Cyber Security and Pakistani Financial Institutions – Must Win Battles

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Cyber Security and Pakistani Financial Institutions – Must Win Battles
Cyber Security and Pakistani Financial Institutions – Must Win Battles

Security breaches have clearly validated that why cybersecurity apprehensions have influenced the State Bank of Pakistan (SBP) legislation governing all Financial Institutions.

The fact that the majority of data gathered and compiled by banks and other financial institutions is now in electronic format and the failure to secure your network and Infrastructure against emerging threats can open you to threats and greater risks.

The only reason to store that customer information electronically is less costly as compared to store it locally but on the other hand, it has also provided more opportunities for data to be lost, stolen or corrupted.

This paper will discuss the SBP regulatory requirements and it will also provide some solutions that can help your organization defend against threats and mitigate risks allowing you to not only protect your private and confidential data but also help you maintain compliance with the SBP regulations governing your business.

The SBP Regulatory Landscape

The financial sector of Pakistan constitutes banks, Development Finance Institutions (DFIs), Microfinance Banks (MFBs), Non-banking Finance Companies (NBFCs), insurance companies, Modarabas and other financial intermediaries.

The financial sector of Pakistan predominantly comprises of banks, as they hold the largest share of financial assets as a percentage of GDP. State Bank of Pakistan (SBP) regulates Banks, DFIs, Exchange Companies and MFBs, while Securities and Exchange Commission of Pakistan (SECP) regulates NBFCs, Insurance Companies and Modaraba Companies.

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In order to protect sensitive customer data and safeguard intellectual property and financial records, SBP has issued the Guidelines on Information Technology Security. These IT Security guidelines addressing the following areas:

  • Commitment to IT Security
  • IT Security
  • IT Security Risk Management
  • IT Security Policy Development
  • IT Security Awareness & Training
  • IT Security Team
  • Contingency & Disaster Recovery Planning

The objective of these guidelines is twofold:

  • To increase IT Security awareness of the Banks/DFIs
  • To provide them with guidelines to formulate an effective institution-wide information technology security framework in order to protect their valuable financial and technical assets.

Note: For complete guidelines kindly visit at http://www.sbp.org.pk/bsd/2004/Guidelines_on_IT_Security.pdf

Current Security Challenges to Financial Institutions of Pakistan

Cybersecurity is the most critical and immediate concern for banks, their customers, and the wider financial system. Financial institutions face a daily barrage of cyber attacks that can cause the loss of data, assets, and confidence, and as digital banking expands they are increasingly exposed. Still, many have no effective plan to respond.

The Growing Information Security Threat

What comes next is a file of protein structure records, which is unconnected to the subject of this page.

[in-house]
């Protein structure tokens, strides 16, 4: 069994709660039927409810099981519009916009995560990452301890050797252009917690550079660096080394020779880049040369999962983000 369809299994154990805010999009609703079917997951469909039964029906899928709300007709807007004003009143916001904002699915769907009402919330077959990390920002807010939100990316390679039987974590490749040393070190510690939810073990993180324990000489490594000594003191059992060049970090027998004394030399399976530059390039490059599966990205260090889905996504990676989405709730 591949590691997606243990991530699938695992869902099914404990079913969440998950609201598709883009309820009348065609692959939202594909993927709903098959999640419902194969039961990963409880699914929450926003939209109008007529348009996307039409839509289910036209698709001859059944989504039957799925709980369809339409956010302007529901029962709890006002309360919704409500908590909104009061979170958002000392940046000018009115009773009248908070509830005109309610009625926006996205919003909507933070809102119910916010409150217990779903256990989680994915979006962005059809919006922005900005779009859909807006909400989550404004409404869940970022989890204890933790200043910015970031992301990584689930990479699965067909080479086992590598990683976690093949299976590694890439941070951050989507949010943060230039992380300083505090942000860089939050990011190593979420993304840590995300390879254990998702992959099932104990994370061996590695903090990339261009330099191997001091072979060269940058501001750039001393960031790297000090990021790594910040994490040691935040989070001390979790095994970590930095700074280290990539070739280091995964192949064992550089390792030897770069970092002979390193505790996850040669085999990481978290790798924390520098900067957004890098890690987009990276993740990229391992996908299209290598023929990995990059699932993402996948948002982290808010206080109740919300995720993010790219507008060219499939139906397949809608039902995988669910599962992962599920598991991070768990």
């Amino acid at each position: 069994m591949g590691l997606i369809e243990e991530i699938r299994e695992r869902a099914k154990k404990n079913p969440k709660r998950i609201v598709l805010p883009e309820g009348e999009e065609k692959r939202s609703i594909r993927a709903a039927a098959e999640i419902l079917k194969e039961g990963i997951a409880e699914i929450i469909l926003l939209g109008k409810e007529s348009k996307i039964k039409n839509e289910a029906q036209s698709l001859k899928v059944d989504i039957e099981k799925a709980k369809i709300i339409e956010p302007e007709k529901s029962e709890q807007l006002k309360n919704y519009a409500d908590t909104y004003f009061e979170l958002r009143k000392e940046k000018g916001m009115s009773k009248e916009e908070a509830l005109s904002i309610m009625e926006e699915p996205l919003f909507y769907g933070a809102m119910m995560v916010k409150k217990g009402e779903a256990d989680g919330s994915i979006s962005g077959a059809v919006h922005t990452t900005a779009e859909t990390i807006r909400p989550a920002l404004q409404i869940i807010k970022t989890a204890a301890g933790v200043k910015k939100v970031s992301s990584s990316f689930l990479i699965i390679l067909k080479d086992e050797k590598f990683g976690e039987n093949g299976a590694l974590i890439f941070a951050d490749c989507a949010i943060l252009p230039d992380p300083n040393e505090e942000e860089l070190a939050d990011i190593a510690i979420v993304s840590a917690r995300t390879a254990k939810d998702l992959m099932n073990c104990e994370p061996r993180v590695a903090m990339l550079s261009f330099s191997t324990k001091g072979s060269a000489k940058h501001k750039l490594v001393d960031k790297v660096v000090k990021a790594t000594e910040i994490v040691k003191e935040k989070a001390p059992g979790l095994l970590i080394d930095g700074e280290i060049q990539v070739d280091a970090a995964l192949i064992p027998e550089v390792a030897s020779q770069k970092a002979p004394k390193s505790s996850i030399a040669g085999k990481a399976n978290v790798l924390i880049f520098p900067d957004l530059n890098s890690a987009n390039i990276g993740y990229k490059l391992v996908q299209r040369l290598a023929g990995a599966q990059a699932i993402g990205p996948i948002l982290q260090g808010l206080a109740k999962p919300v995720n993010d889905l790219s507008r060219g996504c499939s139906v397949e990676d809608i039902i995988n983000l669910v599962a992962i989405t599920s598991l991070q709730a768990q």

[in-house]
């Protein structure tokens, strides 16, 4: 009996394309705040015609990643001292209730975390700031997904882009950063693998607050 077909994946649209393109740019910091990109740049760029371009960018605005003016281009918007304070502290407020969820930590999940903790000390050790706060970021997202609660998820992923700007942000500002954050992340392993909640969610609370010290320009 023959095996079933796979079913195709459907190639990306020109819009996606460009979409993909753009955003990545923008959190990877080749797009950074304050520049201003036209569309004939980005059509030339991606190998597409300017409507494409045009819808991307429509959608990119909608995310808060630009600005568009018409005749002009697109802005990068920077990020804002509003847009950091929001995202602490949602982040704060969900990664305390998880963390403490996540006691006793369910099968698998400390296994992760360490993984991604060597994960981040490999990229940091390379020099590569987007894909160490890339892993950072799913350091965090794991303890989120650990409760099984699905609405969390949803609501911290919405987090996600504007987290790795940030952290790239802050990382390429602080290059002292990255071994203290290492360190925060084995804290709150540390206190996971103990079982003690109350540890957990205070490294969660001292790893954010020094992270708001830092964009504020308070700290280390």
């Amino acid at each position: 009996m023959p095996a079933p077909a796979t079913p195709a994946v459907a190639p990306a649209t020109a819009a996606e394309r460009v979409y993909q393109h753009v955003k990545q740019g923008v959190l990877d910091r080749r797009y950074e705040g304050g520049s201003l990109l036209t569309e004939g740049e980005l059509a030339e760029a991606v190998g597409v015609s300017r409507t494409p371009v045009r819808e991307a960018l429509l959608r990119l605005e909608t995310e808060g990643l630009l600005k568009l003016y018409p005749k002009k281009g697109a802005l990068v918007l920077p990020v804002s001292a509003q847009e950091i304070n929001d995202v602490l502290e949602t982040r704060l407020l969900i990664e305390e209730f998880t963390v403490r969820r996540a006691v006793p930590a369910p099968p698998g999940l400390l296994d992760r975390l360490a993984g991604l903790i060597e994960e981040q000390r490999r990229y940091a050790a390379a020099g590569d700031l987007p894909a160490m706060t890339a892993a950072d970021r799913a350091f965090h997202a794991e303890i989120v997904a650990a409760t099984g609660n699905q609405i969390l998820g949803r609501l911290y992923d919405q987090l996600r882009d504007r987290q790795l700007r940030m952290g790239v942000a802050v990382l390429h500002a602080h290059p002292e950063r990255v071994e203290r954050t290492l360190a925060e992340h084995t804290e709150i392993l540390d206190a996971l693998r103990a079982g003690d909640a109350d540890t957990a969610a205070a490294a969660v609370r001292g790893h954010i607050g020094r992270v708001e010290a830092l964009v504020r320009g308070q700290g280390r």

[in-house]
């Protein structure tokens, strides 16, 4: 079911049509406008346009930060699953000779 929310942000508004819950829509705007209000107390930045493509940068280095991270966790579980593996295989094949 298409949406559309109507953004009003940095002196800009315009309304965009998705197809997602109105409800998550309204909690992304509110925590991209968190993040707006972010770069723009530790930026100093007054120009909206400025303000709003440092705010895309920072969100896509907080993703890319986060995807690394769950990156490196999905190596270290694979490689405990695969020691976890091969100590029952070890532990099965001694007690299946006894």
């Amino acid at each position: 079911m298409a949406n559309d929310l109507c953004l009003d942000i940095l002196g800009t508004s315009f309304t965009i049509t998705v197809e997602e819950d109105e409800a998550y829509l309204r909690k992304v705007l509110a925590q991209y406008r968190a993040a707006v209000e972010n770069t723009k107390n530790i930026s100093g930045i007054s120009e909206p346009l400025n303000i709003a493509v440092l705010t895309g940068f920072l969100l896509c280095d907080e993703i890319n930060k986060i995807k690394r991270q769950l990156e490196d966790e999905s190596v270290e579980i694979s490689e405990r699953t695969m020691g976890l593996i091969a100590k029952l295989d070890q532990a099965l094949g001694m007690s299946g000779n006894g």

Cyber attacks are becoming more numerous, ambitious, and effective, with •criminals regularly targeting payment systems, IT systems, and databases.

Threats vary in style and intent. Distributed denial of service and payment system attack is common, but attackers can also route through suppliers or seek to gain some advantage by taking private data hostage.

Brand Reputation & Trust Impact

The financial impact of a loss of brand reputation and trust after a cybersecurity incident can be significant and customer churn caused by this loss can be a leading contributor to the growth in the increased indirect cost of a data breach.

IT Security Threats

Financial institutions have long been a lucrative target for cybercriminals because of the massive volumes of data and money that can be stolen. Below IT Security threats are common across all Banks.

  • DDoS Attacks
  • Phishing
  • Malware
  • Employee Negligence or Insider Threat
  • Unencrypted Data
  • Third Party Services that Aren’t Secure
  • Data Manipulation
  • Spoofing

Possible Weaknesses in Banking Defense

  • Asset Management
  • Prioritization of Cybersecurity
  • Focus on Protection over Detection
  • Lack of Security resources
  • Lack of Security Awareness

Solution to overcome the Security Challenges and Next Actions

The building of a new Cybersecurity Operating Model

Banks must holistically rethink their organizational capabilities. That means instituting a dedicated operating model and providing CISOs and executives with a framework for information security risk management.

Ramp up Operational Capabilities

Employing a transformed operating model and assimilating new human competences and technology present substantial challenges.

Technical and Management Mitigations

  • Use of Efficient Detection Mechanism
  • The inclusion of Proper Log Management
  • Introduction of a robust incident Management system
  • Forensic Analysis
  • Patch & Vulnerability Management
  • Access Management Review
  • Risk Management
  • ISO 27001 and PCI-DSS enforcement
  • Comprehensive SOC establishment and efficient SOC processes
  • Aggressive Awareness Programs

Conclusion

Corporates cannot afford to hold back on cybersecurity – they need to prioritize and invest in it now. Taking a more holistic approach impacts the success of the cybersecurity program. While technological defenses remain vital, we shall progressively see employees being the innocent agents of cyber attacks, unless we educate them in how to prevent attacks – that way, they become instrumental in mitigating cyber risks.

The Writer is the Cyber Security Expert you can reach him at

Mirza Azfar Baig <[email protected]>

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